“The Irreducible Complexity of the Analog World”
Nodes, Networks, and Actants in Contemporary American Fiction
Pages 121 - 138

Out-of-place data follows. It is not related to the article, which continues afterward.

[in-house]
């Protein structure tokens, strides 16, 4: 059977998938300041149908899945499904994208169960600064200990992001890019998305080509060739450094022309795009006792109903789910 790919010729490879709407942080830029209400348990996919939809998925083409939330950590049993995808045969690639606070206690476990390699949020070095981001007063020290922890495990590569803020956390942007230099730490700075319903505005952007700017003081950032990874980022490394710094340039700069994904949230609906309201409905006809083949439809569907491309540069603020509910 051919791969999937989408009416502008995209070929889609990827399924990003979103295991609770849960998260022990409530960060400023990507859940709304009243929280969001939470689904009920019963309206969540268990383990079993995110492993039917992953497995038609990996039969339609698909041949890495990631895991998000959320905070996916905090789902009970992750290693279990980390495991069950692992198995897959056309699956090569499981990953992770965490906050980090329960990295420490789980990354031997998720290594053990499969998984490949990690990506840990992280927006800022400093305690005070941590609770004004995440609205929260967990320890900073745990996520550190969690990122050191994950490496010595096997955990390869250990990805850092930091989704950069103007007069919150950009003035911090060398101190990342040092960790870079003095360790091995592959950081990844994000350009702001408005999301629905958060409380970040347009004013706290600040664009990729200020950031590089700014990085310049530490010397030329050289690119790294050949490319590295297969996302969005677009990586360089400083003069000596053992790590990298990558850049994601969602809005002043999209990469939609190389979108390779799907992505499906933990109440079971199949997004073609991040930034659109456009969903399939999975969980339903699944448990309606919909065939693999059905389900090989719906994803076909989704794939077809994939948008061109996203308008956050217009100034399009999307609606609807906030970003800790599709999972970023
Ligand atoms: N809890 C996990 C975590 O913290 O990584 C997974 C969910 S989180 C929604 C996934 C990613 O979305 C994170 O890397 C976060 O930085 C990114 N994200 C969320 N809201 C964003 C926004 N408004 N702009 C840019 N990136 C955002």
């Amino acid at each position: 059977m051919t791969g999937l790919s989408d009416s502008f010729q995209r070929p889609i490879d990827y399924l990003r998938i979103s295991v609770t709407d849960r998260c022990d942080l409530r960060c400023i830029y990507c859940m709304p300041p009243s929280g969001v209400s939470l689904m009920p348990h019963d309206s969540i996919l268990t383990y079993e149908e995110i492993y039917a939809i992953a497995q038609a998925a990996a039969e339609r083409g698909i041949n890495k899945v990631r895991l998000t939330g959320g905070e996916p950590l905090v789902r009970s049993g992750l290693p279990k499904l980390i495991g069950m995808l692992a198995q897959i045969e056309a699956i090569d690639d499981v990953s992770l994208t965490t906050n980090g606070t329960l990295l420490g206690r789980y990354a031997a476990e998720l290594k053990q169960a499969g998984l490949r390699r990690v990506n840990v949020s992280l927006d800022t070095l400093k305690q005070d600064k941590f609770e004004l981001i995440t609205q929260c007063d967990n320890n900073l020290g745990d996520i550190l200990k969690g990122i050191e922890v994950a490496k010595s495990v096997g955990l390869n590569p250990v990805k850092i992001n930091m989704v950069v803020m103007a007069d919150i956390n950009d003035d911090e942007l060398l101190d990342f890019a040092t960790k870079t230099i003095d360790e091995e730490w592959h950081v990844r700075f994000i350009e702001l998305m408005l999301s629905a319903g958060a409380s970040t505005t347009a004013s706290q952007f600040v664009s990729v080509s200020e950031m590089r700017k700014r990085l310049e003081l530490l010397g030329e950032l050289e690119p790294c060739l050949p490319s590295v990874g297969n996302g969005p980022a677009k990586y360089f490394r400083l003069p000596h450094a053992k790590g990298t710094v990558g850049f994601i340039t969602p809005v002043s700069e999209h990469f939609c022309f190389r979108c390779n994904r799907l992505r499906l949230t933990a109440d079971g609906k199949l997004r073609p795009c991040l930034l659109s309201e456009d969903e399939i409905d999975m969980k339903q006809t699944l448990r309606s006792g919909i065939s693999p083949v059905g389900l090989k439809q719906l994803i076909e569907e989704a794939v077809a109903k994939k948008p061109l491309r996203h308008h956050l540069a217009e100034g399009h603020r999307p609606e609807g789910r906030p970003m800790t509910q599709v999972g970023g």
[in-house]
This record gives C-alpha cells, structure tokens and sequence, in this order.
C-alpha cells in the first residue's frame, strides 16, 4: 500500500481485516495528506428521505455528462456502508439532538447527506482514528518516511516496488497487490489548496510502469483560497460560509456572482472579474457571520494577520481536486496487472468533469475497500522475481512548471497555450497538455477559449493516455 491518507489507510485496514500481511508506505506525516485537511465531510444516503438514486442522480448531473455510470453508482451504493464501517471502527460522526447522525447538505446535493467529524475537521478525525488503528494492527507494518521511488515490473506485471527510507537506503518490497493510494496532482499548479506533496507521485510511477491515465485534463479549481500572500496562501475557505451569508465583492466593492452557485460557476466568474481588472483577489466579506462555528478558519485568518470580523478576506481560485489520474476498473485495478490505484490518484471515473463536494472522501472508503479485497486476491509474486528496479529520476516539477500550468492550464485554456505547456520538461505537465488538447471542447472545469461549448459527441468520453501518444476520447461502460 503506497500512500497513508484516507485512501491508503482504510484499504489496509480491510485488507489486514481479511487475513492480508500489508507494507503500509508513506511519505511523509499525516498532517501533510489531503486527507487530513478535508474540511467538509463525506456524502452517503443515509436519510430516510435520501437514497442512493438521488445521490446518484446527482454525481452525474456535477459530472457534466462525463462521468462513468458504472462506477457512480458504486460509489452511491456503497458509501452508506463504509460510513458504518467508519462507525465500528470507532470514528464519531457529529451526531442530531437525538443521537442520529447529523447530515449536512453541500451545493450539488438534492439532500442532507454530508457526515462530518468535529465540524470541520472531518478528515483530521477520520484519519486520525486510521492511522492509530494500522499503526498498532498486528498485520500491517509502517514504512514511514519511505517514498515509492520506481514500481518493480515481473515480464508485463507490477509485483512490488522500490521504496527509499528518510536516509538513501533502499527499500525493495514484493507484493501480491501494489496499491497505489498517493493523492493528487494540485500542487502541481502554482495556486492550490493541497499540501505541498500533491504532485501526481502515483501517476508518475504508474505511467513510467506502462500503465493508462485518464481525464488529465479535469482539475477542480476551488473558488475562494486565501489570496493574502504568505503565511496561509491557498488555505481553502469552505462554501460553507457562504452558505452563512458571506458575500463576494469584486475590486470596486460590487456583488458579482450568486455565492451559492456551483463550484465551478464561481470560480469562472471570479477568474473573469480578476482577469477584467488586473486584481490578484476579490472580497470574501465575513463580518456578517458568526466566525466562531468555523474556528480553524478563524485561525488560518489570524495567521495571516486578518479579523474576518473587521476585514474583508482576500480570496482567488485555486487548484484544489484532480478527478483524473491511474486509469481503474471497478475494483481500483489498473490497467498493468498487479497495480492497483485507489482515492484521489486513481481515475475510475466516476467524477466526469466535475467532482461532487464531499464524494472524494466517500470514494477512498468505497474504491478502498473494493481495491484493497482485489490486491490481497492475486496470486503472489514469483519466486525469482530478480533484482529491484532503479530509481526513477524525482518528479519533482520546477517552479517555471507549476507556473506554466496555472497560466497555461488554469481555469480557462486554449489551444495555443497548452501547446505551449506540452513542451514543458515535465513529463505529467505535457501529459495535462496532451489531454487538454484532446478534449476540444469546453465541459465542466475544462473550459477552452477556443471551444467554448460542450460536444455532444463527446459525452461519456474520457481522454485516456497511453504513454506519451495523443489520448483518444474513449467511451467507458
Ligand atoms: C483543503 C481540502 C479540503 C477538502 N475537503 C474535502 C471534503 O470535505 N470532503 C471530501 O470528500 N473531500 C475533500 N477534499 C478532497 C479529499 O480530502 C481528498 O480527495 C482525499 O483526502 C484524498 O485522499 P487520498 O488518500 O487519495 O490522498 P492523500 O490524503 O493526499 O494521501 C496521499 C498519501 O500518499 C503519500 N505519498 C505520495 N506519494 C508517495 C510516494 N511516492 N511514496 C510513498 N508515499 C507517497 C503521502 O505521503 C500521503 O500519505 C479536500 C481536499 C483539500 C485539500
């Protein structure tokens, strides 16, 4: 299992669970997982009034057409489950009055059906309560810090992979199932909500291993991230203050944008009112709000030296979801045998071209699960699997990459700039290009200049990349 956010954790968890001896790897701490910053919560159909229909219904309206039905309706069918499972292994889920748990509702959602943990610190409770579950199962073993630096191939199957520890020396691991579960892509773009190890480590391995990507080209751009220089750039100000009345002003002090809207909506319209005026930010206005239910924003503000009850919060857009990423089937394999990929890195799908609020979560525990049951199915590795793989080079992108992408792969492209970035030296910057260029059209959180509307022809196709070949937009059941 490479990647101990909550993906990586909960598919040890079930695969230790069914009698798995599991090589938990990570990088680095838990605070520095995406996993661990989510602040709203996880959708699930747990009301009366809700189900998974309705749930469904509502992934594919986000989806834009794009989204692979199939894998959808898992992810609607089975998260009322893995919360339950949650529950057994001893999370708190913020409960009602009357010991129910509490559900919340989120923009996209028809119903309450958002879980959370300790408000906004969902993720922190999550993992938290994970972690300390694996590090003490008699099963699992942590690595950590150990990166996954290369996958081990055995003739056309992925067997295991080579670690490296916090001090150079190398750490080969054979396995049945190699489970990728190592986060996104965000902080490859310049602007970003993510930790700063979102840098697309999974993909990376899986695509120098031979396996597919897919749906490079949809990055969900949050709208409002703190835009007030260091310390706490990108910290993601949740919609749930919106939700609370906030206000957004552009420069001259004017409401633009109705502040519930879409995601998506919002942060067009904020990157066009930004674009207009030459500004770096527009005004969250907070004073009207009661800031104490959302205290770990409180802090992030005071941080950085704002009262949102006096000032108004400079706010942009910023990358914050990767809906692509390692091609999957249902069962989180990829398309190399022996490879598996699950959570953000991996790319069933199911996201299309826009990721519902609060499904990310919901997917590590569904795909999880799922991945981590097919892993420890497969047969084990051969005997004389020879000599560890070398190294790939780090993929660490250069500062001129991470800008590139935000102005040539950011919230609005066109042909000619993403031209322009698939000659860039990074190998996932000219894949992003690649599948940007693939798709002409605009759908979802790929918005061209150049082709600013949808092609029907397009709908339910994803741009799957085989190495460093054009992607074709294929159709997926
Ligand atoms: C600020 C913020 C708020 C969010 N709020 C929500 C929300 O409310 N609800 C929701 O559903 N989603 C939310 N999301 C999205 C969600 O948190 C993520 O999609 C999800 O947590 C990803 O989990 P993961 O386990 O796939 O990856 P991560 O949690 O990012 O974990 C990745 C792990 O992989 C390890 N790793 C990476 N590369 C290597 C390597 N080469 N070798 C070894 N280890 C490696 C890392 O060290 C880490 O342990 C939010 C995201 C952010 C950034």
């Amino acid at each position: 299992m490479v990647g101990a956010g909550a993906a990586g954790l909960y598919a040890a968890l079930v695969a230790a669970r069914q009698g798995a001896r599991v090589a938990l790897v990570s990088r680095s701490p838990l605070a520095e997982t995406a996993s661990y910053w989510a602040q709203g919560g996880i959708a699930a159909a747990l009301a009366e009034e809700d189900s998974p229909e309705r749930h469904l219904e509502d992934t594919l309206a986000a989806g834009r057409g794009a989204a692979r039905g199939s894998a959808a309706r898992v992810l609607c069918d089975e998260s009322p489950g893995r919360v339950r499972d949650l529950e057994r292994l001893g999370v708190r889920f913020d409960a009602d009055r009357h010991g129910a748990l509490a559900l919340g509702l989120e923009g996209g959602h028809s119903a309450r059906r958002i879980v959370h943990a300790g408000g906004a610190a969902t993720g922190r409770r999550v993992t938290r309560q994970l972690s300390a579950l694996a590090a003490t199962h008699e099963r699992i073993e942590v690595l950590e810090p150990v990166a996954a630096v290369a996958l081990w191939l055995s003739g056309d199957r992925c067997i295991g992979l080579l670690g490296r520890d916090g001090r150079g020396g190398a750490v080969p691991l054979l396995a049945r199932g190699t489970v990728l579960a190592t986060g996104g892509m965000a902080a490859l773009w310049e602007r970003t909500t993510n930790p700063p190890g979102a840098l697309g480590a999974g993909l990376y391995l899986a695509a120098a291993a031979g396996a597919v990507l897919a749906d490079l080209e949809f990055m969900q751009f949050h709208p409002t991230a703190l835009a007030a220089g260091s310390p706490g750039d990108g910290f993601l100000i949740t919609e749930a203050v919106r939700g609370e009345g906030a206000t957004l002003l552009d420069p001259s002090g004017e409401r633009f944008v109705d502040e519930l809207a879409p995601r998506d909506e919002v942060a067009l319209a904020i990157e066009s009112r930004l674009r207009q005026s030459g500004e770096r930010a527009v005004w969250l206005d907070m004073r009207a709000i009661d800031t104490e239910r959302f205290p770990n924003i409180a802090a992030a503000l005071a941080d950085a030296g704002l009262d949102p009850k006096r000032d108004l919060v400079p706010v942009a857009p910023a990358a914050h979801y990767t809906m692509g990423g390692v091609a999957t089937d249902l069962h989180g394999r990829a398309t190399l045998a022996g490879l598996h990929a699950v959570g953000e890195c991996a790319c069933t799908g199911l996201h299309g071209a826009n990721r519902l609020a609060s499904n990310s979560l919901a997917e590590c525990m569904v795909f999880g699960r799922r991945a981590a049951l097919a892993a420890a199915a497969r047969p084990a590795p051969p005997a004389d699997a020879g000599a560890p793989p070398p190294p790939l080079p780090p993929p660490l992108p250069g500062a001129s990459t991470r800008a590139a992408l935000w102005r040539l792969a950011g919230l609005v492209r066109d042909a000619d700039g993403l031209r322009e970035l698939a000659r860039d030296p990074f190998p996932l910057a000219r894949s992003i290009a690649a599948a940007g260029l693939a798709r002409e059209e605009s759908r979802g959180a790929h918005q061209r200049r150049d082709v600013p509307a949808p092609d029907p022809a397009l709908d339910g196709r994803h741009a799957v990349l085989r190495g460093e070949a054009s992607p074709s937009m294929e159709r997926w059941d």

Using Bruno Latour’s Actor-Network-Theory as an interpretative framework, this paper discusses Daniel Suarez’s ‘Daemon’ (2006) and Richard Powers’ ‘Gain’ (1998) as two contemporary novels that attempt to represent (and ultimately map) a world governed by social/technological/ economic networks. Both texts investigate what happens to our notions of agency and self-determinacy when characters and environments are conceptualized as distributed processes of interconnectivity and recursiveness. Whereas ‘Daemon’ largely relies on particularized and psychologically coherent characters who have to navigate a networked world in which a decentralized computer system begins to take over the United States, ‘Gain’ pushes the network trope even further by suggesting that the individual itself (both as a social and as a narrative construction) is actually a complex network and that fiction must respond to this paradigm by reevaluating both realistic and postmodern modes of representation.